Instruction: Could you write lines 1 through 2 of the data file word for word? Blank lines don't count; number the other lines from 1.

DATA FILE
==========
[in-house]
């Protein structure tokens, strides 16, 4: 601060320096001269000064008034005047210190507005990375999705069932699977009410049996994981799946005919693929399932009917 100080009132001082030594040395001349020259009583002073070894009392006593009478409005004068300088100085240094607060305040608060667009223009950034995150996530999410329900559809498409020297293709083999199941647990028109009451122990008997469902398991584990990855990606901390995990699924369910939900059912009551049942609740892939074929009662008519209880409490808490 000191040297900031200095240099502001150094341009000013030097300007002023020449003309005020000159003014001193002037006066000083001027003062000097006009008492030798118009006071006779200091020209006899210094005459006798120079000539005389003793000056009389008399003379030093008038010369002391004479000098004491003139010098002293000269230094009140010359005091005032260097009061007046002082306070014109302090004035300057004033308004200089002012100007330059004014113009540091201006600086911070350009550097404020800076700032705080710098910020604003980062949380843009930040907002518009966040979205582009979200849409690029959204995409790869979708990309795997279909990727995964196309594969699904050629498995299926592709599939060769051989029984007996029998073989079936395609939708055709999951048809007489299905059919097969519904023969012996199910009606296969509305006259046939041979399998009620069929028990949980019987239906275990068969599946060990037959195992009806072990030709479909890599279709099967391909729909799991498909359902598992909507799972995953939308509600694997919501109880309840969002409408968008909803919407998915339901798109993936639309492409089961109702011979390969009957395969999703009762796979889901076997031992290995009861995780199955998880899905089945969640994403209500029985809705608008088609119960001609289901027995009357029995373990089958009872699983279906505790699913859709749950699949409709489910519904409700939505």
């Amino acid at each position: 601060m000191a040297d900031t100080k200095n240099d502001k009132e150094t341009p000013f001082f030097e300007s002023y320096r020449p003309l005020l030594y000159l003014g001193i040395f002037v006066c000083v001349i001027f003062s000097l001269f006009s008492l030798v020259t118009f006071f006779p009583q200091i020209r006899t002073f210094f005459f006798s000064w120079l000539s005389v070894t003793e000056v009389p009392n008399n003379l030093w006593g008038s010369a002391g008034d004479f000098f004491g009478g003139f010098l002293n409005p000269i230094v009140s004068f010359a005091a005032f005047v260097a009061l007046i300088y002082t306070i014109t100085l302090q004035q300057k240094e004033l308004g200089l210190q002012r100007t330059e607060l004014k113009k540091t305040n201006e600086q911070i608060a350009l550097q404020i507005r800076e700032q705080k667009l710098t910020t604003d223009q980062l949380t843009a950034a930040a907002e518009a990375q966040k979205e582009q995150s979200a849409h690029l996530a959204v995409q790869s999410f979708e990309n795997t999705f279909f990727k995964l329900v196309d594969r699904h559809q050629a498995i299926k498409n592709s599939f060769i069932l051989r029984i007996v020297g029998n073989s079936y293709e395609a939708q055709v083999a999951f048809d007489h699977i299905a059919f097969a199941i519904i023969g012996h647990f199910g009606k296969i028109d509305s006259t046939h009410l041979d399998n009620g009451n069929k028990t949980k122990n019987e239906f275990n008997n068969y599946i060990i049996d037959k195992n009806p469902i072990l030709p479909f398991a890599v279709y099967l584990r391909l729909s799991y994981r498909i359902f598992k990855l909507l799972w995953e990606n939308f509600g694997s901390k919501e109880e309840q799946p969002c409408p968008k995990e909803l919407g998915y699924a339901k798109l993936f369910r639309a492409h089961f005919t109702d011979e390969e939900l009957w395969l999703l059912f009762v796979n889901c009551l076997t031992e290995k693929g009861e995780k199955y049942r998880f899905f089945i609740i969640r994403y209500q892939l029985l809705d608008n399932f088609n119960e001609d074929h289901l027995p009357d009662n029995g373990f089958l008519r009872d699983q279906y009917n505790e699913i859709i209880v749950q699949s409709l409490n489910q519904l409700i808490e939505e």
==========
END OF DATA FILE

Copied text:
[in-house]
């Protein structure tokens, strides 16, 4: 601060320096001269000064008034005047210190507005990375999705069932699977009410049996994981799946005919693929399932009917 100080009132001082030594040395001349020259009583002073070894009392006593009478409005004068300088100085240094607060305040608060667009223009950034995150996530999410329900559809498409020297293709083999199941647990028109009451122990008997469902398991584990990855990606901390995990699924369910939900059912009551049942609740892939074929009662008519209880409490808490 000191040297900031200095240099502001150094341009000013030097300007002023020449003309005020000159003014001193002037006066000083001027003062000097006009008492030798118009006071006779200091020209006899210094005459006798120079000539005389003793000056009389008399003379030093008038010369002391004479000098004491003139010098002293000269230094009140010359005091005032260097009061007046002082306070014109302090004035300057004033308004200089002012100007330059004014113009540091201006600086911070350009550097404020800076700032705080710098910020604003980062949380843009930040907002518009966040979205582009979200849409690029959204995409790869979708990309795997279909990727995964196309594969699904050629498995299926592709599939060769051989029984007996029998073989079936395609939708055709999951048809007489299905059919097969519904023969012996199910009606296969509305006259046939041979399998009620069929028990949980019987239906275990068969599946060990037959195992009806072990030709479909890599279709099967391909729909799991498909359902598992909507799972995953939308509600694997919501109880309840969002409408968008909803919407998915339901798109993936639309492409089961109702011979390969009957395969999703009762796979889901076997031992290995009861995780199955998880899905089945969640994403209500029985809705608008088609119960001609289901027995009357029995373990089958009872699983279906505790699913859709749950699949409709489910519904409700939505």